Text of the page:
McMurray tries to make up ground to score Chase berth at Atlanta
One hundred points. That's what separates Bowyer and
Well, depending on which Jamie Mac arrives in Hampton, Ga., this weekend.
The good McMurray has nine finishes of eighth or better, including two wins, three second places and a third. The bad McMurray has been outside the top 20 a total of 11 times. But over the last six races, he's averaged a 9.5 finish and he's shown improvement on the tracks that most resemble Atlanta since coming in 29th there in March. And let's not forget the big-race heroics this season. Given the successes McMurray has had on the sport's biggest stages (wins at Daytona and Indianapolis and second at Talladega), a 100-point deficit with two races to go doesn't seem that insurmountable.
Also playing in his favor is Bowyer's struggles in Atlanta. He's posted a 23rd and 29th in the last two races and has led four laps in the last two years, and let's face it, he's the one who has to advert disaster to hold onto this Chase spot.
It's unlikely McMurray, or Martin for that matter, will leapfrog Bowyer this weekend, just as it's unlikely Bowyer will leave Atlanta with the necessary 196-point cushion to solidify a playoff berth. That should be music to NASCAR's ears. With possibly 99 percent of the Chase field set, Richmond could turn into a Sunday stroll through a ¾-mile park, but it looks like there's going to be some regular-season finale drama. Bowyer and McMurray should be the ones to decide just how much.
Let's not kid ourselves here. They'll wind up with sponsors well before Speedweeks hit Daytona in February. The rumor mill has Gordon and Hendrick Motorsports in negotiations with Wal-Mart, bringing the retailer in on a deal that would allow it to place six of the team's packaged goods partners -- reportedly Coca-Cola, Kraft, Mars, MillerCoors, Procter & Gamble and Unilever -- on Gordon's hood. Meanwhile, reports have Stewart talking with Mobil 1, which is leaving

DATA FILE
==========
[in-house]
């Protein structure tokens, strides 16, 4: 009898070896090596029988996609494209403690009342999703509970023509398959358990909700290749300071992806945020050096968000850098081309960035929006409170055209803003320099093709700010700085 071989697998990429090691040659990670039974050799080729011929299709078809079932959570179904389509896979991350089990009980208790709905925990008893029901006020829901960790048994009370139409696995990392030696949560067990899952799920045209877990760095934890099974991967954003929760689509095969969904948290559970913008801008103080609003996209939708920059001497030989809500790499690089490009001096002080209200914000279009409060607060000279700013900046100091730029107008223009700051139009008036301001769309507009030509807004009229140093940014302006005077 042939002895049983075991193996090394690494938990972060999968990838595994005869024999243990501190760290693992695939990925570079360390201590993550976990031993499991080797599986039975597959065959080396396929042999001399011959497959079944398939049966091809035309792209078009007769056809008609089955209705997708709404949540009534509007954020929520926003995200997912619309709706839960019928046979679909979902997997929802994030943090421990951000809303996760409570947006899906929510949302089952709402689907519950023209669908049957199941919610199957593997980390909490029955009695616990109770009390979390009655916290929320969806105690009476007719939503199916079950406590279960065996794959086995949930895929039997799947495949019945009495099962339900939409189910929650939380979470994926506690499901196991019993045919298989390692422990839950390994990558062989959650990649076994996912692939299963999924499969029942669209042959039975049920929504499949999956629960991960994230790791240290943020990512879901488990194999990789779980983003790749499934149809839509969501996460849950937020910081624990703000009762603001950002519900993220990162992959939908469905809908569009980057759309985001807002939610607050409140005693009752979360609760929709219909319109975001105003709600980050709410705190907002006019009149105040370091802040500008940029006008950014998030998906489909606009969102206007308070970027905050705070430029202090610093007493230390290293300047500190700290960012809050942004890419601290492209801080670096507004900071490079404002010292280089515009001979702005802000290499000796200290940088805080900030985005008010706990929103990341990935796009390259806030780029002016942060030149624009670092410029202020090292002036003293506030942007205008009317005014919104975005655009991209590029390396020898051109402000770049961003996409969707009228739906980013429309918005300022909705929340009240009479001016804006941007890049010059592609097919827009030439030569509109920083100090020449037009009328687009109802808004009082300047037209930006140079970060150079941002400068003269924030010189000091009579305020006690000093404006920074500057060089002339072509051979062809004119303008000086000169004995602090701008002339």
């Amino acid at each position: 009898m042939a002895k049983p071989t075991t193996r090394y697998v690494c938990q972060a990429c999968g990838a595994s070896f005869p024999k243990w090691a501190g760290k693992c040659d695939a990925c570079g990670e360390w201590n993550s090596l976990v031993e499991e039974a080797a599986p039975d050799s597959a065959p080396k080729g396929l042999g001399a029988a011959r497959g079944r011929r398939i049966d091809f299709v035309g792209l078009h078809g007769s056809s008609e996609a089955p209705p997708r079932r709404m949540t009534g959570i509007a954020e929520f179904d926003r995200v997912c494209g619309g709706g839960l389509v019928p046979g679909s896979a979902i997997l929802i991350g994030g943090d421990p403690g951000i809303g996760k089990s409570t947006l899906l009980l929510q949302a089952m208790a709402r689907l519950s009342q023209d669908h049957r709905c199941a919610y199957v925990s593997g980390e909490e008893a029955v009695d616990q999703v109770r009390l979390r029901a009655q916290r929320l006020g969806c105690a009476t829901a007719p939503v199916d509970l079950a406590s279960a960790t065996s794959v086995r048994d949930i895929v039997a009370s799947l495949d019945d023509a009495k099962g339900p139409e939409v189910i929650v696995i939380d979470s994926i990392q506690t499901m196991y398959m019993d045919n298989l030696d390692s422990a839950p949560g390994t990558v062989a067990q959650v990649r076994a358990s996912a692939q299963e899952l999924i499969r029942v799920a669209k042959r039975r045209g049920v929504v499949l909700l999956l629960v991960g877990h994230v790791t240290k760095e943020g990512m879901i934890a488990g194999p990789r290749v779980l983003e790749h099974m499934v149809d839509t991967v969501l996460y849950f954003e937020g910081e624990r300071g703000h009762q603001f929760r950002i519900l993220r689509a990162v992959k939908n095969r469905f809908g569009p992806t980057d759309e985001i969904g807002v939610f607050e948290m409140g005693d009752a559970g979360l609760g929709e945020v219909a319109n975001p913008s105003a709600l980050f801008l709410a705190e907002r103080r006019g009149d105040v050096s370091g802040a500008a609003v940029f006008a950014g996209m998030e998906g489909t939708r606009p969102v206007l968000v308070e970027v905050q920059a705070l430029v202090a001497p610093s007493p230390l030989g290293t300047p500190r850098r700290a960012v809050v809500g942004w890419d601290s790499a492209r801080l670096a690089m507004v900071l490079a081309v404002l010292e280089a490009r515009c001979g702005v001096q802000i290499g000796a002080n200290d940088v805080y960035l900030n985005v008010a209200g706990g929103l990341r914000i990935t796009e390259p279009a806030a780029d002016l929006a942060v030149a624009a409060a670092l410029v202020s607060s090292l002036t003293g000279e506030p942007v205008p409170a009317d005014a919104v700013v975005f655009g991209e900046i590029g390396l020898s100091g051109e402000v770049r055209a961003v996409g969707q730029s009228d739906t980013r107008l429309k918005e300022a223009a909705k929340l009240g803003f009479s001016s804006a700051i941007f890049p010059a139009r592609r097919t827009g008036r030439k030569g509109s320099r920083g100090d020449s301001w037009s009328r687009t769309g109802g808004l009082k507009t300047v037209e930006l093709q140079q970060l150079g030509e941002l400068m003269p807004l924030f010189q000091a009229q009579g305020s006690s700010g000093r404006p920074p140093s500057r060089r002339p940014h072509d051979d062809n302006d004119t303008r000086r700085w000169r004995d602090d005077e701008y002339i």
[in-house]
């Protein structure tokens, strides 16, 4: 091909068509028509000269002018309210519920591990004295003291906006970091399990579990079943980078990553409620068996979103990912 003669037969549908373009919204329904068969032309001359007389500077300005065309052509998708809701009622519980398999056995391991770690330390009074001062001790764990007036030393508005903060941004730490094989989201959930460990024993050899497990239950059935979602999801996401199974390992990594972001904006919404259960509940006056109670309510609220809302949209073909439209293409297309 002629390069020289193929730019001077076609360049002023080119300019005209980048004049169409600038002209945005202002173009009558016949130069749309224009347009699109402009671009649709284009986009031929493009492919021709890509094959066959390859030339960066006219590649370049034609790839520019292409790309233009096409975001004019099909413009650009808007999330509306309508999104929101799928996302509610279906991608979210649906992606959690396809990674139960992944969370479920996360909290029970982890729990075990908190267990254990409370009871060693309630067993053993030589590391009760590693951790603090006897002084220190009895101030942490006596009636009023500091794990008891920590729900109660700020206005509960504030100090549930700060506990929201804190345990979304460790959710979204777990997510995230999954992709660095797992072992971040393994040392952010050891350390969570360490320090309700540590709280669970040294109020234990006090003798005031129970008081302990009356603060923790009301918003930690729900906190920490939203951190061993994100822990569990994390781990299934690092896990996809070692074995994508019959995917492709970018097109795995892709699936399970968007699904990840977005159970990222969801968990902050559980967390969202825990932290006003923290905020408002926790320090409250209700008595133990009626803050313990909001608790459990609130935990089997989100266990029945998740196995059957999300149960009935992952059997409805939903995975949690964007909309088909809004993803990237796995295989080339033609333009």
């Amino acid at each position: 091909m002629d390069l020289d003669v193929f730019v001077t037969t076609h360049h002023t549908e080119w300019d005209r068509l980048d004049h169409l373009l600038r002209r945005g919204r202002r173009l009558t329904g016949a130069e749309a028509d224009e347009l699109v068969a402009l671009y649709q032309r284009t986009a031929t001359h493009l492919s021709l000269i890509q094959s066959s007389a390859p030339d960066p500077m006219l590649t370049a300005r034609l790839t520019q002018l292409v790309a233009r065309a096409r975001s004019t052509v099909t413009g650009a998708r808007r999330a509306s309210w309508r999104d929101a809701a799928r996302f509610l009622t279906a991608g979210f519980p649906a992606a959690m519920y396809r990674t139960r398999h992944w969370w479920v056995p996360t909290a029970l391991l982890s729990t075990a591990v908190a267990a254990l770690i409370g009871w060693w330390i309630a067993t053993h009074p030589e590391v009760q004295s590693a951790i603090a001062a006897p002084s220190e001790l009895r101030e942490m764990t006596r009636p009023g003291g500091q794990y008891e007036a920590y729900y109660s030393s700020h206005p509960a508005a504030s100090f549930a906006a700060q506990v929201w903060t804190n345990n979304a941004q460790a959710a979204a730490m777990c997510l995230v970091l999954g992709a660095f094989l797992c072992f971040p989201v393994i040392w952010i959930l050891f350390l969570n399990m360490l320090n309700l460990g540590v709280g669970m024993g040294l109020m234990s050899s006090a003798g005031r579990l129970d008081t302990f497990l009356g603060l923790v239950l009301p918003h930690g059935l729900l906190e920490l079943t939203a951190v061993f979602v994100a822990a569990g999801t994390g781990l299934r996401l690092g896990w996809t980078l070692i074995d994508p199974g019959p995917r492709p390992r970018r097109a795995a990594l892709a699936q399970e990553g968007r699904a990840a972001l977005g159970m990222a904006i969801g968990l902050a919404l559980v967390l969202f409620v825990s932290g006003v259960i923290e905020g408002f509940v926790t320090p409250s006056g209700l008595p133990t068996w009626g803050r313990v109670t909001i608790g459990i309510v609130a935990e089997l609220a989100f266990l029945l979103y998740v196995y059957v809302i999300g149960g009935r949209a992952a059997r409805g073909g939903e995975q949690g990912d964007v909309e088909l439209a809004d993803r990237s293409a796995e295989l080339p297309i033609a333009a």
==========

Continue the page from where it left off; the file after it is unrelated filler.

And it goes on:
The smart money, and this is just a hunch, would be on both deals getting done. But the fact that two of the sport's most recognizable names are still negotiating this late certainly doesn't bode well for another Cup veteran,
Sadler, who is parting ways with Richard Petty Motorsports, recently said he's been in talks with at least one organization that's looking to expand (Furniture Row? Prism?), but at the end of the day Sadler's not getting a ride unless he can get a sponsor on-board to foot the bill. It wouldn't be surprising to see him taking a year away from the series to focus on Nationwide, where he has two top 10s in three starts in 2010, and the Trucks series, where he won in July. If there's uncertainty surrounding Gordon and Stewart, it may mean the well is all but dry for a driver whose last Cup win came six years ago.